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BBC Breakfast with Frost interview with Paul Bremer broadcast on 29 June, 2003
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PETER SISSONS: Now, it's two months since the war in Iraq ended. But the country is still far from peaceful. As we've seen during the week, British and American soldiers are still being attacked and killed. And Iraqi civilians in parts of Baghdad and other major towns are still living under gun law. The wholesale looting of hospitals was perhaps one of the most shocking aspects of the disorder which followed the collapse of Saddam's regime. Doctors struggle to cope without basic equipment and medical supplies and the lack of any civil authority in the country has made it more difficult to restore services such as water and electricity. The coalition forces who've been declared the occupying powers are being criticised for failing to get a grip on the situation. But the buck stops with Paul Bremer, the American official in charge of Iraq. I asked him what progress he was making in the job.
PAUL BREMER: Oh I think we're really at the beginning of my job, but we've made quite a lot of progress on my first three priorities which are to re-establish law and order and a sense of security in the country, to begin the process of economic reform and to carry forward with the discussions we've been having for some time to get the political process going. And we're underway on all three of those areas but there's still a lot of work to do on all three.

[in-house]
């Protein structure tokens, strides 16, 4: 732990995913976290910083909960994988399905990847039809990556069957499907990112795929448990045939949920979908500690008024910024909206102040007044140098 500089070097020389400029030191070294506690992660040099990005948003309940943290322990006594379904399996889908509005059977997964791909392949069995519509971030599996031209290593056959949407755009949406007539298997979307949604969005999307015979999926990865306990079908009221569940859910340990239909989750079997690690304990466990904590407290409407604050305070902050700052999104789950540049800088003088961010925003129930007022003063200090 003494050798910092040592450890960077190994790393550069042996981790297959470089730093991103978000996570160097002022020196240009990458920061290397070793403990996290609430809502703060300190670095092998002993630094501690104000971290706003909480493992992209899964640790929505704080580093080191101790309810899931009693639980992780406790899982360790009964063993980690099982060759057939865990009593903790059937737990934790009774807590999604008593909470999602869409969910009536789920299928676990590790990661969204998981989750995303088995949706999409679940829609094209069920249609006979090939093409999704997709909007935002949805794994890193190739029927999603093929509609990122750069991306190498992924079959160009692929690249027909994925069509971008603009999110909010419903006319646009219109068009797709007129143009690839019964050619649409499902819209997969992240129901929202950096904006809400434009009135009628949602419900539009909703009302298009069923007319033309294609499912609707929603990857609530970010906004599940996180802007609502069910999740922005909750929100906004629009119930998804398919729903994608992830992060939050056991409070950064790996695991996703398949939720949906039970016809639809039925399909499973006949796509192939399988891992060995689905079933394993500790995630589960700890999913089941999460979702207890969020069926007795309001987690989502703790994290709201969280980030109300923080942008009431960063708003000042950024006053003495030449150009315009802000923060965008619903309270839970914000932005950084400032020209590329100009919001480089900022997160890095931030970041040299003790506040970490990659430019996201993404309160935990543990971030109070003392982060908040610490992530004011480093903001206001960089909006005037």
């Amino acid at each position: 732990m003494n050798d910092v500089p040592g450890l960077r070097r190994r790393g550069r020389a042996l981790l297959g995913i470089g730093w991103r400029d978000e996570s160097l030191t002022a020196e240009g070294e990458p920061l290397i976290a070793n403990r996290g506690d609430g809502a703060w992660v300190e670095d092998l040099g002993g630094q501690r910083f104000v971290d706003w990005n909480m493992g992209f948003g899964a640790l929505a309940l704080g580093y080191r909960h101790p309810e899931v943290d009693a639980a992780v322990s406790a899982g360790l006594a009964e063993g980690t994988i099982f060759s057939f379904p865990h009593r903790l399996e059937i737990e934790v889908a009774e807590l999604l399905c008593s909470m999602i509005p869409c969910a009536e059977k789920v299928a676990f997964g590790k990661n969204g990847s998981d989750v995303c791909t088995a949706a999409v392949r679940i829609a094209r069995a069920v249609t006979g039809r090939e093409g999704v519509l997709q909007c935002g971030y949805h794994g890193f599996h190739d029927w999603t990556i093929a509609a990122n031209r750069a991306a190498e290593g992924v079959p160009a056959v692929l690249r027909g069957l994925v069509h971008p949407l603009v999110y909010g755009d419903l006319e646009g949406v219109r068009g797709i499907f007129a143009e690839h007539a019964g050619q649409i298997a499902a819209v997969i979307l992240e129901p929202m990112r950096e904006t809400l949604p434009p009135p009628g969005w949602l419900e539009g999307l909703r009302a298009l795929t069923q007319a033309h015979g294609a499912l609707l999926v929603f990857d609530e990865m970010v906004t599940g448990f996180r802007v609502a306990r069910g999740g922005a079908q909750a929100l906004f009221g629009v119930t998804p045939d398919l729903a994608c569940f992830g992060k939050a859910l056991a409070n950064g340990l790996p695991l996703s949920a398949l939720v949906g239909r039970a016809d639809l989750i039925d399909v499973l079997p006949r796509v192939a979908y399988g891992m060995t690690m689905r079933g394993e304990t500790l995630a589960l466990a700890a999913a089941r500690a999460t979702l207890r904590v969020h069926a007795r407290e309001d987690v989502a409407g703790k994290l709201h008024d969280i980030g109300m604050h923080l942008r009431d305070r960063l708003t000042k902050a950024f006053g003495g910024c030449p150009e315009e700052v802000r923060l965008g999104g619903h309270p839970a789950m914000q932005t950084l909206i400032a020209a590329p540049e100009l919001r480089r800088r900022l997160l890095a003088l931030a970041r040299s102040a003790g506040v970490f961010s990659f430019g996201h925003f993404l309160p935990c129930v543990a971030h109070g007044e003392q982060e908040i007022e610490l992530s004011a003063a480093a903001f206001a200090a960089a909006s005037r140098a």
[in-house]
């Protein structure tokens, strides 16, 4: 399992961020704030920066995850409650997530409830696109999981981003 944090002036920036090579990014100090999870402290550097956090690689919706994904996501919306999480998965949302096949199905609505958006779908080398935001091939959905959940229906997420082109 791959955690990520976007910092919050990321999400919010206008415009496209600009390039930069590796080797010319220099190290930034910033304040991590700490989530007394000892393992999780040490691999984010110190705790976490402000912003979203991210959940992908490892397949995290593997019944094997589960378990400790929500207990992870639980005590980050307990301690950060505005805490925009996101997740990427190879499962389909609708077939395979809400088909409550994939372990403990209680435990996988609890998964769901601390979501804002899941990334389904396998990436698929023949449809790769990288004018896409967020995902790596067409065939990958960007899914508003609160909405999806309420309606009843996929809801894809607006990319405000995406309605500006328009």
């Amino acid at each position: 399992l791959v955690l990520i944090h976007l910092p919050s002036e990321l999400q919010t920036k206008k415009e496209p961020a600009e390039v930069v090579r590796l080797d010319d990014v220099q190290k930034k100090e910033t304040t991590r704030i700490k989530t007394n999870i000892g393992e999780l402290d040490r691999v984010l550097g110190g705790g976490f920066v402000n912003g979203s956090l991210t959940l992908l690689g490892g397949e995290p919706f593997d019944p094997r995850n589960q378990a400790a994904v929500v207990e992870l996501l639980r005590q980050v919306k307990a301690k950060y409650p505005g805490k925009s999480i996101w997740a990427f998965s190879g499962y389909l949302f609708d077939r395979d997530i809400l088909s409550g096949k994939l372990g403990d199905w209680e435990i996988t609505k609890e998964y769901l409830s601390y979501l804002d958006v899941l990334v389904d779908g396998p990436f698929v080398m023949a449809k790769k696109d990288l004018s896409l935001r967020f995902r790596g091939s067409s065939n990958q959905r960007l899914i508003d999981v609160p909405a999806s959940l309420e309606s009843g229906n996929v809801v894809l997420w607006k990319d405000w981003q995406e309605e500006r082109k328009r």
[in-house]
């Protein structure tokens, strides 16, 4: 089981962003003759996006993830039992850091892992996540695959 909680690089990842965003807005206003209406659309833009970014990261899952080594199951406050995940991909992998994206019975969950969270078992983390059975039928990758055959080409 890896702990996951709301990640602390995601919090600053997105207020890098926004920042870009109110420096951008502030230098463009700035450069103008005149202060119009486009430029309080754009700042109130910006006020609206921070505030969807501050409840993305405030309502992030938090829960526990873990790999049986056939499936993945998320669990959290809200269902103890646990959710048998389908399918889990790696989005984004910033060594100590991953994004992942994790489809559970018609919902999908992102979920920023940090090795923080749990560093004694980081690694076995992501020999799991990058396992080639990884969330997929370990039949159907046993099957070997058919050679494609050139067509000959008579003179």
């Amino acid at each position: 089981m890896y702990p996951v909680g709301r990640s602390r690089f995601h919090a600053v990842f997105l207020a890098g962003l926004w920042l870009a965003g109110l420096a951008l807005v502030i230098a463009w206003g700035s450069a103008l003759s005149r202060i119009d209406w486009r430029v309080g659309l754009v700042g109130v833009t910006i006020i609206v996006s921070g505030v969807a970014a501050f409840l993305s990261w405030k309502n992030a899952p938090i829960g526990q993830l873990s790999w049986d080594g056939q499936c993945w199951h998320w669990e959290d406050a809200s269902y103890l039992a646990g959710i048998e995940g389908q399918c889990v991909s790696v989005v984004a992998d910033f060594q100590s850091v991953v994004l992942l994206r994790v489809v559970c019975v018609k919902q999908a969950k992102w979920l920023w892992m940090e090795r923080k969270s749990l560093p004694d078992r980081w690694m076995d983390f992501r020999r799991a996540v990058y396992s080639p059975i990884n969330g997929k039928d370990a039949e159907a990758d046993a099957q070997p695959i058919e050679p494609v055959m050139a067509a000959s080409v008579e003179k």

PETER SISSONS: Why is it taking so long to establish even an interim Iraqi authority?
PAUL BREMER: Well, the process of establishing an interim authority is very complicated. This is a complicated society that has had no experience with democracy now, of any kind. For 30 years has lived under a brutal tyranny for that matter. And it has involved therefore very broad-ranging consultations being conducted, not only by me, but by my British colleagues, with all of the various sectors of Iraqi society, Arabs, Kurds, men and women, tribal sheikhs, intellectuals, Shias and Sunis. And it's a reflection of how complicated the society is that it takes us time to do all these consultations. I'm in fact in the north of Iraq today and tomorrow, consulting with various Kurdish leaders on this process. I think we'll find in the course of the next three or four weeks that this process will be finished and we will have a political council established.
PETER SISSONS: But you even recently cancelled the National Conference. What was the big problem about that?